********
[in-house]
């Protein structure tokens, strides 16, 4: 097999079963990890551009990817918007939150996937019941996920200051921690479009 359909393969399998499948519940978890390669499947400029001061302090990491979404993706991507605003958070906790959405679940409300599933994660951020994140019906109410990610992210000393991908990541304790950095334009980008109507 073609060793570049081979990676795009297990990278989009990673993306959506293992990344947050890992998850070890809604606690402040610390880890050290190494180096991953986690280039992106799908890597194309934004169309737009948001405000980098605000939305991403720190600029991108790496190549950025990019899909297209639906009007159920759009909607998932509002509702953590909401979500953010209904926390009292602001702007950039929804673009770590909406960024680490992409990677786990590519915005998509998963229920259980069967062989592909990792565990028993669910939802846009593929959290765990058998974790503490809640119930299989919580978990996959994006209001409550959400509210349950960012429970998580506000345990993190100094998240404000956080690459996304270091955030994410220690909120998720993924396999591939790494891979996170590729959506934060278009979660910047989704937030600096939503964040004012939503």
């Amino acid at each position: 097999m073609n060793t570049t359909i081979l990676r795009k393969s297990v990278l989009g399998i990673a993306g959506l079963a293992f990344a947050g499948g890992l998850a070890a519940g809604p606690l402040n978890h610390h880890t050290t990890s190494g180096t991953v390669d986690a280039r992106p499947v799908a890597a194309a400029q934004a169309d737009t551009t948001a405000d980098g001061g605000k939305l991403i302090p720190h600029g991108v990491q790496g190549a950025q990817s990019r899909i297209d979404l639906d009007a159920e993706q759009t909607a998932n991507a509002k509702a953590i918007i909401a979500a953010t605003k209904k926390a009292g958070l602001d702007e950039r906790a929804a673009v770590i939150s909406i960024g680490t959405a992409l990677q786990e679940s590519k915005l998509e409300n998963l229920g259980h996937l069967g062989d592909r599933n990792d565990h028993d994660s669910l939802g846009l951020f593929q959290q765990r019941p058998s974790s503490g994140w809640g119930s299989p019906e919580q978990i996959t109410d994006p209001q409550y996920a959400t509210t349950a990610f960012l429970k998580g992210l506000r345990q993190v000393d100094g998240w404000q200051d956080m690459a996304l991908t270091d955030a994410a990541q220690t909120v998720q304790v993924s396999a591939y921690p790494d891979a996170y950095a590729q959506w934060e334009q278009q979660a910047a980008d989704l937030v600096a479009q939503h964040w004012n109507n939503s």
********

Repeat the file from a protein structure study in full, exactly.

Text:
[in-house]
């Protein structure tokens, strides 16, 4: 097999079963990890551009990817918007939150996937019941996920200051921690479009 359909393969399998499948519940978890390669499947400029001061302090990491979404993706991507605003958070906790959405679940409300599933994660951020994140019906109410990610992210000393991908990541304790950095334009980008109507 073609060793570049081979990676795009297990990278989009990673993306959506293992990344947050890992998850070890809604606690402040610390880890050290190494180096991953986690280039992106799908890597194309934004169309737009948001405000980098605000939305991403720190600029991108790496190549950025990019899909297209639906009007159920759009909607998932509002509702953590909401979500953010209904926390009292602001702007950039929804673009770590909406960024680490992409990677786990590519915005998509998963229920259980069967062989592909990792565990028993669910939802846009593929959290765990058998974790503490809640119930299989919580978990996959994006209001409550959400509210349950960012429970998580506000345990993190100094998240404000956080690459996304270091955030994410220690909120998720993924396999591939790494891979996170590729959506934060278009979660910047989704937030600096939503964040004012939503």
């Amino acid at each position: 097999m073609n060793t570049t359909i081979l990676r795009k393969s297990v990278l989009g399998i990673a993306g959506l079963a293992f990344a947050g499948g890992l998850a070890a519940g809604p606690l402040n978890h610390h880890t050290t990890s190494g180096t991953v390669d986690a280039r992106p499947v799908a890597a194309a400029q934004a169309d737009t551009t948001a405000d980098g001061g605000k939305l991403i302090p720190h600029g991108v990491q790496g190549a950025q990817s990019r899909i297209d979404l639906d009007a159920e993706q759009t909607a998932n991507a509002k509702a953590i918007i909401a979500a953010t605003k209904k926390a009292g958070l602001d702007e950039r906790a929804a673009v770590i939150s909406i960024g680490t959405a992409l990677q786990e679940s590519k915005l998509e409300n998963l229920g259980h996937l069967g062989d592909r599933n990792d565990h028993d994660s669910l939802g846009l951020f593929q959290q765990r019941p058998s974790s503490g994140w809640g119930s299989p019906e919580q978990i996959t109410d994006p209001q409550y996920a959400t509210t349950a990610f960012l429970k998580g992210l506000r345990q993190v000393d100094g998240w404000q200051d956080m690459a996304l991908t270091d955030a994410a990541q220690t909120v998720q304790v993924s396999a591939y921690p790494d891979a996170y950095a590729q959506w934060e334009q278009q979660a910047a980008d989704l937030v600096a479009q939503h964040w004012n109507n939503s």